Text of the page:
I’ve always had my best ideas while running. I’ve solved thorny work problems, recovered from breakups and overcome writer’s block over the course of long runs. As a result, I often like to say that running fixes everything. But is there any scientific evidence to back this theory? As it turns out, there is.
According to an article in Vox, research supports the idea that exercise gives your brain a boost. Among the benefits associated with exercise, the article cites:
- Enhanced neurogenesis, or the creation of new neurons
- Increased neuroplasticity and greater ability to learn
- Improved task-switching ability, focus and an elevated mood
In addition to being good for your brain in general, exercise has been particularly linked to creative or imaginative thought. An article in the New York Times delves deeper into this subject, looking at multiple research studies that explore the connection between exercise and creativity. One study in particular, conducted by researchers at the University of Graz in Austria, concludes:
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“The most active of the volunteers proved to be also the most creative, especially if they often walked or otherwise exercised moderately. Active people also tended to be happy people, although their moods were highest if they engaged in relatively vigorous activities, like jogging or playing sports, rather than moderate ones.”
Going with the flow
Other researchers have tried to determine exactly how exercise boosts creativity. One of the leading theories has to do with “flow,” also sometimes referred to as “being in the zone.”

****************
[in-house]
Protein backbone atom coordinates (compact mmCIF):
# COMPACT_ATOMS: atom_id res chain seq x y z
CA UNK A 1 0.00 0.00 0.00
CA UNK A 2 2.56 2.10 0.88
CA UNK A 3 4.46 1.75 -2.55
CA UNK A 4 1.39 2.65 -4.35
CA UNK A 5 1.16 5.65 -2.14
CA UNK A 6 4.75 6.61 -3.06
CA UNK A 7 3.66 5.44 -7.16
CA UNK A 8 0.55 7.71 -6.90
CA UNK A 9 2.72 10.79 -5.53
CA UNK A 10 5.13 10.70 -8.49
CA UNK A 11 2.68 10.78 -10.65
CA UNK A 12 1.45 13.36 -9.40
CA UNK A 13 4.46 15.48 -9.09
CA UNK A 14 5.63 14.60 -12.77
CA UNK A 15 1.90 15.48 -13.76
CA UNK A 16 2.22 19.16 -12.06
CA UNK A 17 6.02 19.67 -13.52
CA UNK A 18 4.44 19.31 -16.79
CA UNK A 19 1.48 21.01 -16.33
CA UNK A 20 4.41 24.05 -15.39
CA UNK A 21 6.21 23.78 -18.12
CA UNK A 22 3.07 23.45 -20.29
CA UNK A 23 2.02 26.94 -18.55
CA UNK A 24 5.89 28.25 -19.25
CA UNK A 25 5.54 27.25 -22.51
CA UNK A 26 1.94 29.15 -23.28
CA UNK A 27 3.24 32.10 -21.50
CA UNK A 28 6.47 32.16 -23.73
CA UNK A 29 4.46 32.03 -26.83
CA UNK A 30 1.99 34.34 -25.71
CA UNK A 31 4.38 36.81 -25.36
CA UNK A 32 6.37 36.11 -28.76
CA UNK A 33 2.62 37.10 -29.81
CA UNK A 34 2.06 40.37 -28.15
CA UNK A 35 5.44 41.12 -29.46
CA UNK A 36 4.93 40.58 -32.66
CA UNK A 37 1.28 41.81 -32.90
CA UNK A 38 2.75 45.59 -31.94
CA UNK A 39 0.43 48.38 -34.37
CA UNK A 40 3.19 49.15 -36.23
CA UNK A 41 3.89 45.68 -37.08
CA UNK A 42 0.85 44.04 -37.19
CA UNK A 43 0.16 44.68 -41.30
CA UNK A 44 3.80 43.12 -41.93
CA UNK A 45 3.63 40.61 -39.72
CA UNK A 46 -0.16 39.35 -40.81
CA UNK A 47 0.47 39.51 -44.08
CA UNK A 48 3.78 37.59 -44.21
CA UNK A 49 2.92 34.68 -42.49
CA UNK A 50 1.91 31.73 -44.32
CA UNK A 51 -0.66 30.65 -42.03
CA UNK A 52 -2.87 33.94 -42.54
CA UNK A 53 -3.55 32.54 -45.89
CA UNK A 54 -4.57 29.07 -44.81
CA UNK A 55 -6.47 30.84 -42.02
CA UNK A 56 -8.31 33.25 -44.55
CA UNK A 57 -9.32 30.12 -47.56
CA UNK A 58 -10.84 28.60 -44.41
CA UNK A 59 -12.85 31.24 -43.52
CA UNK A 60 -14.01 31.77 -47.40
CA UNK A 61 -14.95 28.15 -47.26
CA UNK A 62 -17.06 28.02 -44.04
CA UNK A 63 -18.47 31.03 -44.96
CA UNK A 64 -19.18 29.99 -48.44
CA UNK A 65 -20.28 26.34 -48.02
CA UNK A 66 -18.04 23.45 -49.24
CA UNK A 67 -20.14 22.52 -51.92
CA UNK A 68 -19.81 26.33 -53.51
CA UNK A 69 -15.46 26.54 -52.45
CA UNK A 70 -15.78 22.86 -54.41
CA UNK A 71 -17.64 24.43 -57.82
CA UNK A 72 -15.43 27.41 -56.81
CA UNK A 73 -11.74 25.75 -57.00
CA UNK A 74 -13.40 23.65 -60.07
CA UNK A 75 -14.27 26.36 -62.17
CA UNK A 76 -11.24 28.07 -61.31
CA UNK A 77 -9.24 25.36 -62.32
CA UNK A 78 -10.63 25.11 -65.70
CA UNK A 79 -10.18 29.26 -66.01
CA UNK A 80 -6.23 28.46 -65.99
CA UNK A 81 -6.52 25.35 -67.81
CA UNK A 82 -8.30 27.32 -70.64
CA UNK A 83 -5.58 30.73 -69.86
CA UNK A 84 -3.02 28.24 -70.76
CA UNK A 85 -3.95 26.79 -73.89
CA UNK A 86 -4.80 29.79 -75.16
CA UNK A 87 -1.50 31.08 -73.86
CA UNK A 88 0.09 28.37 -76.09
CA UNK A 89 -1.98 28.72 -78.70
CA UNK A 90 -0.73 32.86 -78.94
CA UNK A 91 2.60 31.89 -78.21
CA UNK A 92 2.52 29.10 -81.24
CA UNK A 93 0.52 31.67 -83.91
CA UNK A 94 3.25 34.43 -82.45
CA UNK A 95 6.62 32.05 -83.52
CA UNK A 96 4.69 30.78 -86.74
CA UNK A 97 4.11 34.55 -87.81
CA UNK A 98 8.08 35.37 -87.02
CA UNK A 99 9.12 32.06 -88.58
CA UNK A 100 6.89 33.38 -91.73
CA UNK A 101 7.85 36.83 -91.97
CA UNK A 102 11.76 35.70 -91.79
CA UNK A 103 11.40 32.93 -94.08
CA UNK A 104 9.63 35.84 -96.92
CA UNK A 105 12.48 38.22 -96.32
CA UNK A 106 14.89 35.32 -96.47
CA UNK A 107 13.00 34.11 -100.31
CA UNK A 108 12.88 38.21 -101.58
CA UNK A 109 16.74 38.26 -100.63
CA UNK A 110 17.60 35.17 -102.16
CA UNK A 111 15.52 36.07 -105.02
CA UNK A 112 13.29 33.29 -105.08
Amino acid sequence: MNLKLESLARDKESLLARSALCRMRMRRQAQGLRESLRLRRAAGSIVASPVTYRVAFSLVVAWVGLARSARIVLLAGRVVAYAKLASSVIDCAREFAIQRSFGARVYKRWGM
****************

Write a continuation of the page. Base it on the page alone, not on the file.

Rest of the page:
Psychologist Mihály Csíkszentmihályi developed the idea of flow to describe a state of mind in which you are completely immersed in an activity. Many activities—from singing to painting to gaming—can induce flow, but exercise seems especially well suited to the task. The key components to flow, according to Positive Psychology are:
Challenge-skills balance. If something is too hard, it can be discouraging; if it’s too easy, it can be, well, boring.
Clear goals and unambiguous feedback. This feedback can come from the activity itself or from an external source. For me, it’s the overly cheerful voice on my running app that always tells me I’m “doing great” (even when I’m not), while also giving me specific information about distance, pace, etc.
Loss of self-consciousness. Of course you have to pay attention to your surroundings, but being in flow means not being self-absorbed or preoccupied with thoughts.
Transformation of time. Complete absorption in an activity can make time seem to fly by (or drag on forever in the case of a full marathon, but I suspect that has to do with the challenge-skill balance for me).
Autotelic experience. This refers to activities carried out for their own sake. At first, glance, I thought this seemed contradictory to the concept of clear goals, but as I read further, I realized it has more to do with intrinsic vs. extrinsic motivation, which
Alex Johnson has written about on Practically Fit.
For me, both running and boxing induce a state of flow, allowing me to get out of my head just enough to see things a little more clearly. Have you experienced flow or found a link between exercise and enhanced creativity? Share your experience in the comments.
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This article originally appeared on PracticallyFit.com and was syndicated by MediaFeed.org.
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